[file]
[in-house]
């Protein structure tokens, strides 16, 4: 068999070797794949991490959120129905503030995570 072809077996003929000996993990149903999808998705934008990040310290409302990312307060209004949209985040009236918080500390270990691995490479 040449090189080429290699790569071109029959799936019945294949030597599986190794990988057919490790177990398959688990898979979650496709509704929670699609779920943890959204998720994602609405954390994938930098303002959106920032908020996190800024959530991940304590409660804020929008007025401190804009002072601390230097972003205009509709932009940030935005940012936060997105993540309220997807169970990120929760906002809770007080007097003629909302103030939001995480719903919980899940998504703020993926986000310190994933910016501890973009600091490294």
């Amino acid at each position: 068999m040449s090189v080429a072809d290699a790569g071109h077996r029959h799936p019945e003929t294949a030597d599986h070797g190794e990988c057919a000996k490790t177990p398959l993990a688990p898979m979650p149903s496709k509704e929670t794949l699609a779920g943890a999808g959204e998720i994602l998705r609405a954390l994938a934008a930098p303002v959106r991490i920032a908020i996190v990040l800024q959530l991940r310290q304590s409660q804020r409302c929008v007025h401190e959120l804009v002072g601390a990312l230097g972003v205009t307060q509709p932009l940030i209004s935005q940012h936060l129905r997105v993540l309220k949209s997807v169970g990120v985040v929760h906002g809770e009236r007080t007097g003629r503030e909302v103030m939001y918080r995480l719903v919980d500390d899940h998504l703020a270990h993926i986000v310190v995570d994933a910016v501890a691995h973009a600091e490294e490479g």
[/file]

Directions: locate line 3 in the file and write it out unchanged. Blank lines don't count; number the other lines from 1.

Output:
């Amino acid at each position: 068999m040449s090189v080429a072809d290699a790569g071109h077996r029959h799936p019945e003929t294949a030597d599986h070797g190794e990988c057919a000996k490790t177990p398959l993990a688990p898979m979650p149903s496709k509704e929670t794949l699609a779920g943890a999808g959204e998720i994602l998705r609405a954390l994938a934008a930098p303002v959106r991490i920032a908020i996190v990040l800024q959530l991940r310290q304590s409660q804020r409302c929008v007025h401190e959120l804009v002072g601390a990312l230097g972003v205009t307060q509709p932009l940030i209004s935005q940012h936060l129905r997105v993540l309220k949209s997807v169970g990120v985040v929760h906002g809770e009236r007080t007097g003629r503030e909302v103030m939001y918080r995480l719903v919980d500390d899940h998504l703020a270990h993926i986000v310190v995570d994933a910016v501890a691995h973009a600091e490294e490479g």